Universal Credit brings together six existing benefits (Jobseeker’s Allowance, Income Support, Employment and Support Allowance, Working Tax Credits, Child Tax Credits, and Housing Benefit) into one simpler, single monthly payment, for claimants who are out of work, or in work on a low income. It includes support for the costs of housing, children and childcare, as well as support for disabled people and carers.
Universal Credit is now being expanded to all people making a new claim in Oxfordshire. Areas within Abingdon, Didcot and Oxford went live in October 2017.
The claimed benefits of the new system are, that it will provide a more flexible workforce, making it easier to employ and retain staff. It will also be easier for claimants to start a new job or work more hours. There are no limits to the number of hours a claimant can work a week, as their take home pay increases, their Universal Credit reduces gradually so they won’t lose all their benefit at once and should be better off.
Claimants no longer need to close their claim down when they start work. Crucially for employers and claimants, Universal Credit ends the 16 hour rule that means claimants have to restrict their working hours in order to keep their benefits. Universal Credit claimants get to keep some of every pound that they earn while claiming (subject to certain limits), on top of their benefit – which helps to make work pay.
How to claim
When claimants start work they need to tell the Jobcentre who their employer is. Earnings information is collected automatically for most claimants via HMRC’s electronic Real Time Information (RTI) system which is linked to employers’ PAYE systems. The vast majority of employers report in this way so claimants don’t need to keep declaring work. For the minority of employees who are not covered by the RTI system, they may have to self-report in the same way as self-employed claimants do by contacting the service centre.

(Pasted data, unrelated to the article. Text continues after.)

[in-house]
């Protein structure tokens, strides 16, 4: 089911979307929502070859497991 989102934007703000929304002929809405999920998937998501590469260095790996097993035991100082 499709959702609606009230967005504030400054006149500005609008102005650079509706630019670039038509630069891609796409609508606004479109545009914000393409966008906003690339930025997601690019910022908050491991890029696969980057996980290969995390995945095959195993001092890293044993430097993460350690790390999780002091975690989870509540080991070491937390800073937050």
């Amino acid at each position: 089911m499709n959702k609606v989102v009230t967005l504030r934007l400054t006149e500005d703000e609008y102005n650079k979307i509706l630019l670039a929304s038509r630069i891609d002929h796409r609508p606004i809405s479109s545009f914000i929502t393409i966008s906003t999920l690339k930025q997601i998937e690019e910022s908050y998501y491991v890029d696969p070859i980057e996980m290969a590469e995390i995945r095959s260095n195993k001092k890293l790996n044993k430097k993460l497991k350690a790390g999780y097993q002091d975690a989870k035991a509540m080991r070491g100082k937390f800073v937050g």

You can find more information about how to report PAYE in real time, along with how to get the right software to do it, from www.gov.uk (Universal Credit and Employers).
Universal Credit is paid monthly in arrears, in the same way most people’s salaries are paid, directly into an account claimants have chosen.
Most claimants apply for Universal Credit online at GOV.UK. Most people already use the internet to access services and to get information instantly. If claimants cannot claim online, telephone support (and, exceptionally, face to face support) is available.
Universal Credit has been introduced gradually from April 2013. This means that existing claimants may continue to get their old-style benefits for a while, if their circumstances stay the same.
If you have any further queries, please read Universal Credit and employers and Universal Credit and employers: frequently asked questions, or contact SO Business and we can provide more information.